I wake in the early morning hours, when I can still see the stars, to bring in the light of day with meditation. It has always been important, in all the ancient spiritual traditions, to greet the dawn of a new day, to give praise for having come through the darkness yet again.
The ancient Egyptians believed the Sun God, whom they called Amun-Ra, created and then sustained life itself, and ruled as the first king of Egypt. Each day Ra arose as a beautiful child, climbed into a boat and swept across the sky. At the zenith of the day, high noon, he was at the height of his manhood and strength. By late afternoon, he was exhausted, and by sunset he was a feeble old man. At night, he entered another boat and the gods took him through the 12 perilous provinces of the underworld, the hours of the night, when the serpent monster of darkness threatened to swallow him in his weakened state. Somehow, Ra always survived the battles of the night and emerged once more into the brilliant light of a new day. Praise be!
If you look at the cycles of your life, they are much the same as Ra’s daily journey. You come through whatever darkness strikes at your heart—whether that’s depression, or illness, or financial difficulties, or any distress or unhappiness—and, with the help of energy medicine, are born again into the light of day, where you grow stronger in wisdom and inner illumination as you get more connected to your inner Sun, your Higher Self.
In the cycle of light and dark, the dark symbolically evokes negativity and the unknown, while light conveys the positive aspects. The Bible is full of light as the symbol of divine presence and salvation. Jesus became the “light of the world,” while Satan, originally an angel of light, became the prince of evil and darkness and ruled the underworld.
But many thousands of years ago, the Vedic seers in ancient India saw the cycle of light and dark in a much “bigger picture” way—as a vast cycle of time, a great spiral of creation that brings mankind and our planet close to the source of light, then we move farther away into the darkness, and finally return to the light again in great cycle composed of four yugas (great ages). These ages are based on the movement of our solar system within our galaxy—a 12,000-year “descending” time period when our solar system is moving away from the galaxy’s center of magnetism and the strongest light, and 12,000 “ascending” years when our solar system slowly returns to the point closest to the “central sun.”
Stay with me. I know this may seem complicated, but it’s worth understanding because it relates directly to the spiritual awakening that is happening these days.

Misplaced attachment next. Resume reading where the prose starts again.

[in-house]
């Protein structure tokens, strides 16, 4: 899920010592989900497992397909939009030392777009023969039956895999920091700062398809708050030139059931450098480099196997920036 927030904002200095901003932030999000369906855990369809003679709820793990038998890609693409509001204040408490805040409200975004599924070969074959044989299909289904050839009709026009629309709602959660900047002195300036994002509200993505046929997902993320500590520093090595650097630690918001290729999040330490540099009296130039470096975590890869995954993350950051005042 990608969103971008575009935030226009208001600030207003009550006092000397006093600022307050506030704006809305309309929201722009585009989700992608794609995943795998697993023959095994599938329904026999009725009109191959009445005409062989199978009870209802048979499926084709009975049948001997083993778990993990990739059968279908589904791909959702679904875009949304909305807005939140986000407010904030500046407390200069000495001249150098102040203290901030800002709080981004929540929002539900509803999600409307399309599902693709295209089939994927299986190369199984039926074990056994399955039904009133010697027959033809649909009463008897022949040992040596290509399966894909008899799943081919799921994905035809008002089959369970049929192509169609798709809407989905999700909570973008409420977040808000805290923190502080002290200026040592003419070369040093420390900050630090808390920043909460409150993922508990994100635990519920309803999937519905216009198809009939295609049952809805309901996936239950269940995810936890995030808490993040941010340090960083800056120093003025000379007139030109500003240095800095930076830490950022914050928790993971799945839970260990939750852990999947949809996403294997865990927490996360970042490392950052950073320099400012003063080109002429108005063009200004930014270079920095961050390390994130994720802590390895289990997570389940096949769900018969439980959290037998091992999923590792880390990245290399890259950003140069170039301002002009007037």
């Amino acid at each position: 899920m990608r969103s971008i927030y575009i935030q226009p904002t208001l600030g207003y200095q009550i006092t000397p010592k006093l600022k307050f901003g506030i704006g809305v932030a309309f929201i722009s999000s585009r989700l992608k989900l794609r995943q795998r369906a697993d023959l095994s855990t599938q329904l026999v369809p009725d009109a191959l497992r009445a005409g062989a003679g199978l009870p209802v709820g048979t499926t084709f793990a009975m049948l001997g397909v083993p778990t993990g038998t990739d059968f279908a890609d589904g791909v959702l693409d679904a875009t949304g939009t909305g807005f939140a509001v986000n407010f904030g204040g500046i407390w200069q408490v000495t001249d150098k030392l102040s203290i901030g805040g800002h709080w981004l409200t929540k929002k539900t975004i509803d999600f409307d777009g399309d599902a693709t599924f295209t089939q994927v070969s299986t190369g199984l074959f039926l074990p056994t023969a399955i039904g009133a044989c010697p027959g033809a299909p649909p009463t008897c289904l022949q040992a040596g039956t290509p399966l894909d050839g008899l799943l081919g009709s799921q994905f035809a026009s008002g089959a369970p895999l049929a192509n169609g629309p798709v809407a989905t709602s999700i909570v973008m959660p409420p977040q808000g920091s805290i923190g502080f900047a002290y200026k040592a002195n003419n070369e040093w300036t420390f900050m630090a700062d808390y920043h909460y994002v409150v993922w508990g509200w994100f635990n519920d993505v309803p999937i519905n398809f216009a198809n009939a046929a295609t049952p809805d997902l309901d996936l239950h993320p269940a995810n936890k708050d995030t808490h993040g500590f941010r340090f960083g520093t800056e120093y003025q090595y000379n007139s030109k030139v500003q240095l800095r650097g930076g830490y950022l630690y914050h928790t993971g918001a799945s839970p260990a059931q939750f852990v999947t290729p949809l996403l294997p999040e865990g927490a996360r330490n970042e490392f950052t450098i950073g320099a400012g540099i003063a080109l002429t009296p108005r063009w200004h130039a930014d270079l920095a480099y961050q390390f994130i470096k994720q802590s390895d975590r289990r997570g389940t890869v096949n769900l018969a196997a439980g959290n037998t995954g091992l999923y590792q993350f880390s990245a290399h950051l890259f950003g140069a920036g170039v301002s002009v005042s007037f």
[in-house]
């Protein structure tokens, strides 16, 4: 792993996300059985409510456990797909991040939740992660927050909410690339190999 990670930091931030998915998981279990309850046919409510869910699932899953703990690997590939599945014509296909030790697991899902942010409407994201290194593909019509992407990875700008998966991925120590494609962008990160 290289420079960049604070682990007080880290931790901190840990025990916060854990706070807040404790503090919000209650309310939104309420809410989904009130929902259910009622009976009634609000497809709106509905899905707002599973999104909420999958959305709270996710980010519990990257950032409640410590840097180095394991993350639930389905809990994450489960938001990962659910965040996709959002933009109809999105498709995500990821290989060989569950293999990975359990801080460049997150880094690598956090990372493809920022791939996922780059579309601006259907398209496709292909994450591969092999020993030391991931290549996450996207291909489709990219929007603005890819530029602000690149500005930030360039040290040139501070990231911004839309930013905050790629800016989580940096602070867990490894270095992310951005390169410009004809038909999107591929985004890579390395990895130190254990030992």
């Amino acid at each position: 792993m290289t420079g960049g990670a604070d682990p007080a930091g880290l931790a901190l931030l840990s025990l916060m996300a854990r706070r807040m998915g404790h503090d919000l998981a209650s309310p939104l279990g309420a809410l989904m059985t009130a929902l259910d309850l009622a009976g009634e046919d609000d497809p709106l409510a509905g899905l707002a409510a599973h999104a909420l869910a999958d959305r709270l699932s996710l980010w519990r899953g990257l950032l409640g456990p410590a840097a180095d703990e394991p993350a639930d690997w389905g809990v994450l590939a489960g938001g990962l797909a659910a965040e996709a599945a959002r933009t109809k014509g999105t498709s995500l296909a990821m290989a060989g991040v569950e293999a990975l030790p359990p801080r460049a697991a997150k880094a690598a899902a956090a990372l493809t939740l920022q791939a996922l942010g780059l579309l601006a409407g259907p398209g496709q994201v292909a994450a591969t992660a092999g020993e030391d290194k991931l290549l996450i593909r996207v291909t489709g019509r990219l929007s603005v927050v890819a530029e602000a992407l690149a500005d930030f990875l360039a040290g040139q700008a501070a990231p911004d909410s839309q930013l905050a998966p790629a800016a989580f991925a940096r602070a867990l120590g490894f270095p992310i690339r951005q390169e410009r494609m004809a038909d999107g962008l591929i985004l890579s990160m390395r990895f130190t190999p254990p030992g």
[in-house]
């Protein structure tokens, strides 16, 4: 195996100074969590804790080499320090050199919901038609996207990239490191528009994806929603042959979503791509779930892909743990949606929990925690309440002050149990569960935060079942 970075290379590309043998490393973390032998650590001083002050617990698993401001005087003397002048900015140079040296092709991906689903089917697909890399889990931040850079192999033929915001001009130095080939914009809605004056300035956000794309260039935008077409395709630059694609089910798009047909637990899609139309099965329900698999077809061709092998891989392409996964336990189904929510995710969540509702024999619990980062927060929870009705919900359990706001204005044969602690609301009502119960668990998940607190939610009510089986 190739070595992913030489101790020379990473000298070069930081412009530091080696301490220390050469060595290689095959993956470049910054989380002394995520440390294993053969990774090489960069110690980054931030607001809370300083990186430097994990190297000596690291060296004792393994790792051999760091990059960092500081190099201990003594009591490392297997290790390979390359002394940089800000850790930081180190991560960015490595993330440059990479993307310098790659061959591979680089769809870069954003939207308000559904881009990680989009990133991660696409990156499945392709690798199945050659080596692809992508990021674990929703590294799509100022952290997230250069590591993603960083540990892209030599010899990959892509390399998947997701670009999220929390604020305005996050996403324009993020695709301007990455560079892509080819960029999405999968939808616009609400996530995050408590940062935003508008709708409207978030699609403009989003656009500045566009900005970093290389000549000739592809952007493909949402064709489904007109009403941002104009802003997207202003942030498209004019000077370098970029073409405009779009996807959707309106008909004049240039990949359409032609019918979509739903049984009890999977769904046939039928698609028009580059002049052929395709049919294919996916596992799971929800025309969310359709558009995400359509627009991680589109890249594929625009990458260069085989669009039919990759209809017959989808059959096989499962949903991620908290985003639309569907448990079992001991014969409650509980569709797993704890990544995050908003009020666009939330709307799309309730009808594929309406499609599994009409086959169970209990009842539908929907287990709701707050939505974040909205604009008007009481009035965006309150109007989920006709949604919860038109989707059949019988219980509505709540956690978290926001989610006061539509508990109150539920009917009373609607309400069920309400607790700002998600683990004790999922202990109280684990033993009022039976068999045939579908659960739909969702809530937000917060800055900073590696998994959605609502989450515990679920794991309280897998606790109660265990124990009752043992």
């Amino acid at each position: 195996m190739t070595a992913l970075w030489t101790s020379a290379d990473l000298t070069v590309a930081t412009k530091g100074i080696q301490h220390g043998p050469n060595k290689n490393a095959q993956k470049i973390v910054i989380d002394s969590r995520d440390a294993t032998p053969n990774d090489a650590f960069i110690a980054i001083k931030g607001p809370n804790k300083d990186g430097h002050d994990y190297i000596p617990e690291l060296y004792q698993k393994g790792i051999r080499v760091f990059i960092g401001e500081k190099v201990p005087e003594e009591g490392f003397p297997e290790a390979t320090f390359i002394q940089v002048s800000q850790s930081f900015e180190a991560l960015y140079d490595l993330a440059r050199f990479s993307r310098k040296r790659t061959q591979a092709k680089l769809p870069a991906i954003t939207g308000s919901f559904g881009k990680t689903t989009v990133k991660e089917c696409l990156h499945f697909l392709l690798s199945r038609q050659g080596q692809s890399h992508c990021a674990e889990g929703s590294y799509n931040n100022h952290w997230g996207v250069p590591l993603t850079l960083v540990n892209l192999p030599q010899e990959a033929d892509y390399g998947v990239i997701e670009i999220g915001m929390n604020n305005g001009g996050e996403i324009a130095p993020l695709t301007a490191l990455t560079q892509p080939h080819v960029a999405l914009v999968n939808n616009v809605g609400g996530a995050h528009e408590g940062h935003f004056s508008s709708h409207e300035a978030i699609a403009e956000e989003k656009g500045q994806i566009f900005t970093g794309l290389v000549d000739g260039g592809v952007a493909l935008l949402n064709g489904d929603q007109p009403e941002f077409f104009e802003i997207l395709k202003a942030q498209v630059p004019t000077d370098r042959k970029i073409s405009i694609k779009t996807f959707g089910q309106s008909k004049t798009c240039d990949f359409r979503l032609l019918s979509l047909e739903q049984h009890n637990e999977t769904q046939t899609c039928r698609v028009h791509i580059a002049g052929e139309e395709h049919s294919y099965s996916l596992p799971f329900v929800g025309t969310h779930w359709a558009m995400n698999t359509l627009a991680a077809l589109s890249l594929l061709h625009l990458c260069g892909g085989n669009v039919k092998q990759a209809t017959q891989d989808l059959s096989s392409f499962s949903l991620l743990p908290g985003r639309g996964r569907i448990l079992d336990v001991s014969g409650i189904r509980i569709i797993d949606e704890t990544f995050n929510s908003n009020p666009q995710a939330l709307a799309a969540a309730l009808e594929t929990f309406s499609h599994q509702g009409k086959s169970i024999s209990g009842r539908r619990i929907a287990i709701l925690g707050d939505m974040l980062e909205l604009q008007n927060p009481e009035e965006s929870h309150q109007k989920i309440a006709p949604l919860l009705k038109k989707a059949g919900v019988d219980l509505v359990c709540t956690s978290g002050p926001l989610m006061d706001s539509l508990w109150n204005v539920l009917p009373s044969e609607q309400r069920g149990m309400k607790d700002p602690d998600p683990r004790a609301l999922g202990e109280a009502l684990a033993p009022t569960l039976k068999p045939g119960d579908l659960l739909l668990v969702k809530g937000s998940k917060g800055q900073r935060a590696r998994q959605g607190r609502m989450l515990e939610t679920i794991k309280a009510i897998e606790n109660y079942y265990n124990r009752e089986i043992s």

The four yugas are: the Satya yuga, the Golden Age with its direct perception of spiritual truth; the Treta yuga, when spiritual perceptions are less clear; the Dwarpara yuga, when humankind is focused on conquering space and electrical energies; and the infamous Kali yuga, when humanity is not able to perceive anything beyond the physical, material universe.
According to some modern spiritual teachers, well-versed in astronomy and mathematics, we started to cross the threshold into the ascending Dwarpara yuga around 1700 AD, the beginning of the Age of Enlightenment, and now we are finally starting to come out of the Kali yuga, which darkened humanity’s knowledge for 2,400 years. It’s the journey to more light, more consciousness, and more awakened beings on the planet.
If you’ve wondered why you have a certain pull towards spirituality now, why teachings about energy medicine are starting to enter mainstream awareness, and why so many of the patriarchal beliefs and institutions that came out of a Kali yuga mentality are now crumbling before our eyes, it’s because we are on the path back to the light. Sort of like Amen-Ra, we are waking up as children of the light. We’re taking our first steps into higher consciousness, or we’re here to guide others along in their awakening process. Enlightened beings, after all, are those who have merged with the light.
Next week we’ll look at the cycle of light and dark as we approach Winter Solstice, December 21st, the darkest day of the year and the return of the light. And you’ll learn what you can do to greet the light, the dawn of a new year, the start of yet another circle around the sun for our planet.
In the meantime, ramp up your meditation practice, as this is the time of year when it can bring you closest to Spirit!